Springing Powers of Attorney – still viable in Florida?

Very often, a client wants me to prepare a durable power of attorney for them that cannot be used until they are determined to be incapacitated.  This is because persons who serve as agents under a power of attorney have a lot of control over the principal’s assets and can use the power of attorney to sell real estate, transfer money from bank accounts, and change beneficiary designations.  Depending on how the power of attorney is drafted, the powers the agent has can be effective regardless of whether someone is incapacitated.  It’s no wonder that a person would not want someone else to have that kind of power unless the person is incapacitated.  This is where springing powers of attorney are useful because they do not take affect until someone is deemed incapacitated by their doctor.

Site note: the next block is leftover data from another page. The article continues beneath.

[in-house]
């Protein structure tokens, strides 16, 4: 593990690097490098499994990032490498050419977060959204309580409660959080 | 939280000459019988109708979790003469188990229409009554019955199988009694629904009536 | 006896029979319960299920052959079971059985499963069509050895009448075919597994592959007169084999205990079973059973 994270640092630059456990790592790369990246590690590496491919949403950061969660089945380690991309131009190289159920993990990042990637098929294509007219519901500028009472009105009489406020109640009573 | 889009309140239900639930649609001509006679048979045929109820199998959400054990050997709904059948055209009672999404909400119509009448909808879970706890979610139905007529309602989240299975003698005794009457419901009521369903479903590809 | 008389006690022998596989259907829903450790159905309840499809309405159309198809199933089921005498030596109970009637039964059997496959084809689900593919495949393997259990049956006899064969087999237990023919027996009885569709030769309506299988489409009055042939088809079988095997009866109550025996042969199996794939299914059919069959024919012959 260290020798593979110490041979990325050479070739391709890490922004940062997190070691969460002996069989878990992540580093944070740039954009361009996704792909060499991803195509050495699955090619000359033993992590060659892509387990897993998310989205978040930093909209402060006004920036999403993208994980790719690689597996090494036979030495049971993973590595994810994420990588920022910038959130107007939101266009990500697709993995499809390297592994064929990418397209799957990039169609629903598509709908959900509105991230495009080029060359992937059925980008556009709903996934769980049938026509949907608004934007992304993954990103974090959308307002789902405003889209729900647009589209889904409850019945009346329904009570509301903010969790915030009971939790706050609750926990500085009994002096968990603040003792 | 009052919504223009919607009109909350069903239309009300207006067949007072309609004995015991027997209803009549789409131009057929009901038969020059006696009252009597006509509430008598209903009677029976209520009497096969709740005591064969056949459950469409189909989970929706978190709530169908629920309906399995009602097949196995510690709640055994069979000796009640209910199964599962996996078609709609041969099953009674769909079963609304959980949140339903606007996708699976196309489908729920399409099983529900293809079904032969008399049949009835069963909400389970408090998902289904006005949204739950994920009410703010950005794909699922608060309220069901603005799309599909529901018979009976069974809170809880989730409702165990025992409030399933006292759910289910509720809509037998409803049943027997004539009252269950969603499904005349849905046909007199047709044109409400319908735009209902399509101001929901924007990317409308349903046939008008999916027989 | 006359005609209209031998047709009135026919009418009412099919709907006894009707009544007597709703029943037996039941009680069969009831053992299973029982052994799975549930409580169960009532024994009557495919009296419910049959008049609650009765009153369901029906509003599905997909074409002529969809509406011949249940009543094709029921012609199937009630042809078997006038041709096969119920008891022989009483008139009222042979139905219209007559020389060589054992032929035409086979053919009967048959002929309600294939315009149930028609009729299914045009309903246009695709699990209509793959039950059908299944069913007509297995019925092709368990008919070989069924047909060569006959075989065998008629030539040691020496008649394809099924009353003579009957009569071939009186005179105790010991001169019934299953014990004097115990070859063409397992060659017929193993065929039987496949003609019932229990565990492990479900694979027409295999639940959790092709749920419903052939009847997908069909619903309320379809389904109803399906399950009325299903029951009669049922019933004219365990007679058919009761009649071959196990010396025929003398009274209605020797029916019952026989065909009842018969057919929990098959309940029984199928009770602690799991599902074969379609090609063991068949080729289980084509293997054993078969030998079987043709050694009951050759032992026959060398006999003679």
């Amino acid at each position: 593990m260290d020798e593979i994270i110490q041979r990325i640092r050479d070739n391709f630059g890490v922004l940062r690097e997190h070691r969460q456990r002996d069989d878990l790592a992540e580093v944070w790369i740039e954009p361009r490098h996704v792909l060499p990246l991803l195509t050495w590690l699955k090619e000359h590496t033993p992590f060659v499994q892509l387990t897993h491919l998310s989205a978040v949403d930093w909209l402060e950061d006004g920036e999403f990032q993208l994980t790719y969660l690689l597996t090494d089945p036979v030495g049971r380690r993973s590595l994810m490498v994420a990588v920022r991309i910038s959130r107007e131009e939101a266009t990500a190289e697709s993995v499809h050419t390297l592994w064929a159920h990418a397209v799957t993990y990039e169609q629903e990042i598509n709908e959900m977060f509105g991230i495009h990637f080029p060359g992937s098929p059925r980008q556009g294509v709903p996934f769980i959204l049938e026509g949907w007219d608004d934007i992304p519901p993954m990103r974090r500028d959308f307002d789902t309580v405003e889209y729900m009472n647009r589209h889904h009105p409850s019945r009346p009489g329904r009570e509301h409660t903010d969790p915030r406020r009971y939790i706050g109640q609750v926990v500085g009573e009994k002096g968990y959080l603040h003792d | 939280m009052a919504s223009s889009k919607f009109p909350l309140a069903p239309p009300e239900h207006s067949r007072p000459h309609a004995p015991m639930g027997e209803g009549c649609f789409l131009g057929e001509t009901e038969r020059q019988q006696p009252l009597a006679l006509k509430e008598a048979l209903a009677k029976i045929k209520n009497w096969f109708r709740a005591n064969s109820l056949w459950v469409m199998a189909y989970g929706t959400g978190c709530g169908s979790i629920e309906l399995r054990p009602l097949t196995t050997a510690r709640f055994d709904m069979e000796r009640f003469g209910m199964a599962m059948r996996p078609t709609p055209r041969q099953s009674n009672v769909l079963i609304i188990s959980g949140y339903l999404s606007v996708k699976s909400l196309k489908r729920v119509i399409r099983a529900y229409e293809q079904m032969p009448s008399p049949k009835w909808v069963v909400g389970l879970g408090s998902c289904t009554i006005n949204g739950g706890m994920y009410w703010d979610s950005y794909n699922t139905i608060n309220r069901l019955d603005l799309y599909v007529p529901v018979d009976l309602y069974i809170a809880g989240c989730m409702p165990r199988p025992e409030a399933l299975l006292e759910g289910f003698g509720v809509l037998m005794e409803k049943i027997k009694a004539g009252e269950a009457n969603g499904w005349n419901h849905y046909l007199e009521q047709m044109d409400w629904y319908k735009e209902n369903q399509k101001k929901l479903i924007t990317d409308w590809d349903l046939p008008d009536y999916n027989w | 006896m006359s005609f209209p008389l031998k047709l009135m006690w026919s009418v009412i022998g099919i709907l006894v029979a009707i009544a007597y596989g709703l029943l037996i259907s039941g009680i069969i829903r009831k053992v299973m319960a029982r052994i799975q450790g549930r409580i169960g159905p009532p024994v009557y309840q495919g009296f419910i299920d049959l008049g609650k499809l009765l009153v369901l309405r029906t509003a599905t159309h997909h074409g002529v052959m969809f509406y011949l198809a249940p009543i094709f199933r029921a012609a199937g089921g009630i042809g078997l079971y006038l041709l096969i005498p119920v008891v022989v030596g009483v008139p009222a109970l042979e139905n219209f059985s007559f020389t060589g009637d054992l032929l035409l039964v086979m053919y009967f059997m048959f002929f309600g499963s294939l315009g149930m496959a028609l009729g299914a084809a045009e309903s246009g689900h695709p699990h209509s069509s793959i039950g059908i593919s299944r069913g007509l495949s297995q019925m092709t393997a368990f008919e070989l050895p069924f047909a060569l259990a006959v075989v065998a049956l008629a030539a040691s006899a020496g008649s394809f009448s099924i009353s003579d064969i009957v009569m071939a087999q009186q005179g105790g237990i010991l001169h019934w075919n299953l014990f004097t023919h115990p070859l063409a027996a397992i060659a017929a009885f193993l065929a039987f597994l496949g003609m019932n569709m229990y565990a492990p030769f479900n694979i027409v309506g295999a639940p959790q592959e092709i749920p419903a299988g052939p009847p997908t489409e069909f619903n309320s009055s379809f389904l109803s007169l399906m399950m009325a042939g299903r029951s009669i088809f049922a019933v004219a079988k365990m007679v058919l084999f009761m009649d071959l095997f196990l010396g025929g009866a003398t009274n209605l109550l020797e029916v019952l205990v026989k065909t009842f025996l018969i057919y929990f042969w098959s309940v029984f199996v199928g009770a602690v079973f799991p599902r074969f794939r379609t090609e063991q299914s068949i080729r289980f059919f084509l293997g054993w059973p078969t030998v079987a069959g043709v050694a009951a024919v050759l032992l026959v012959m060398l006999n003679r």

However, in October, 2011, the laws were changed concerning springing powers of attorney and they were no longer allowed after October 1, 2001.  Powers of attorney which were signed prior to October 1, 2011 (and which were “springing”) were grandfathered in.

So what do you do not want your agent to have control immediately, regardless of whether you are incapacitated?  The only options are to either a) do not give a copy of the durable power of attorney to the agent (because copies are as good as having the original) but let the person know that if something happens to you, the documents have been prepared and where they can find them, or b) have your attorney hold the originals and copies and tell your agent that if something happens, they should go to the attorney with proof that you are incapacitated (you should also provide instructions to your attorney that the DPOA is not to be used unless you are incapacitated and they are provided proof of same).